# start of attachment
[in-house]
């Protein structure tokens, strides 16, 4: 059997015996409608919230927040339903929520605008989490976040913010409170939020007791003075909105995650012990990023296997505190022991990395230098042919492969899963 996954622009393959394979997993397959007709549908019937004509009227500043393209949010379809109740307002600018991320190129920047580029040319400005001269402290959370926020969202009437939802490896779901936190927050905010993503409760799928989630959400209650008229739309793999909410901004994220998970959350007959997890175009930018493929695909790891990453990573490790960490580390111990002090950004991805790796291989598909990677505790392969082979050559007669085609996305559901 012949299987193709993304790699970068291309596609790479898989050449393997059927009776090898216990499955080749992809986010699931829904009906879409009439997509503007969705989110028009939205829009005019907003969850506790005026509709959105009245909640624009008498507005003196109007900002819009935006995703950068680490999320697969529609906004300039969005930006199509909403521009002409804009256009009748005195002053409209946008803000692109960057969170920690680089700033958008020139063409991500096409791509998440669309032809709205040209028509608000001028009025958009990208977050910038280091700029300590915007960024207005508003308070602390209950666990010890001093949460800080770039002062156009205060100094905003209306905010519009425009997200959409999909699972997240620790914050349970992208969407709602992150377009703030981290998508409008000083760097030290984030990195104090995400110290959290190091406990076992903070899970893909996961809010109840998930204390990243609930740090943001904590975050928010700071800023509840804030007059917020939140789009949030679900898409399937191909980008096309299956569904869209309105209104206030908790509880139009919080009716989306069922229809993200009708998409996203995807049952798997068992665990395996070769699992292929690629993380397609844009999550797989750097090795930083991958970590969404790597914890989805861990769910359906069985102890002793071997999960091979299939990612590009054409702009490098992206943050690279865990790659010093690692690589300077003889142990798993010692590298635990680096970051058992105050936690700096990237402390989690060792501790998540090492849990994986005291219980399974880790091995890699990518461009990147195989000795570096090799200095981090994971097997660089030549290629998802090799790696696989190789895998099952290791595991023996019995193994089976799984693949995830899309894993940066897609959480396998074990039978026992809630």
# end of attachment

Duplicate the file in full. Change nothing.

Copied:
[in-house]
């Protein structure tokens, strides 16, 4: 059997015996409608919230927040339903929520605008989490976040913010409170939020007791003075909105995650012990990023296997505190022991990395230098042919492969899963 996954622009393959394979997993397959007709549908019937004509009227500043393209949010379809109740307002600018991320190129920047580029040319400005001269402290959370926020969202009437939802490896779901936190927050905010993503409760799928989630959400209650008229739309793999909410901004994220998970959350007959997890175009930018493929695909790891990453990573490790960490580390111990002090950004991805790796291989598909990677505790392969082979050559007669085609996305559901 012949299987193709993304790699970068291309596609790479898989050449393997059927009776090898216990499955080749992809986010699931829904009906879409009439997509503007969705989110028009939205829009005019907003969850506790005026509709959105009245909640624009008498507005003196109007900002819009935006995703950068680490999320697969529609906004300039969005930006199509909403521009002409804009256009009748005195002053409209946008803000692109960057969170920690680089700033958008020139063409991500096409791509998440669309032809709205040209028509608000001028009025958009990208977050910038280091700029300590915007960024207005508003308070602390209950666990010890001093949460800080770039002062156009205060100094905003209306905010519009425009997200959409999909699972997240620790914050349970992208969407709602992150377009703030981290998508409008000083760097030290984030990195104090995400110290959290190091406990076992903070899970893909996961809010109840998930204390990243609930740090943001904590975050928010700071800023509840804030007059917020939140789009949030679900898409399937191909980008096309299956569904869209309105209104206030908790509880139009919080009716989306069922229809993200009708998409996203995807049952798997068992665990395996070769699992292929690629993380397609844009999550797989750097090795930083991958970590969404790597914890989805861990769910359906069985102890002793071997999960091979299939990612590009054409702009490098992206943050690279865990790659010093690692690589300077003889142990798993010692590298635990680096970051058992105050936690700096990237402390989690060792501790998540090492849990994986005291219980399974880790091995890699990518461009990147195989000795570096090799200095981090994971097997660089030549290629998802090799790696696989190789895998099952290791595991023996019995193994089976799984693949995830899309894993940066897609959480396998074990039978026992809630």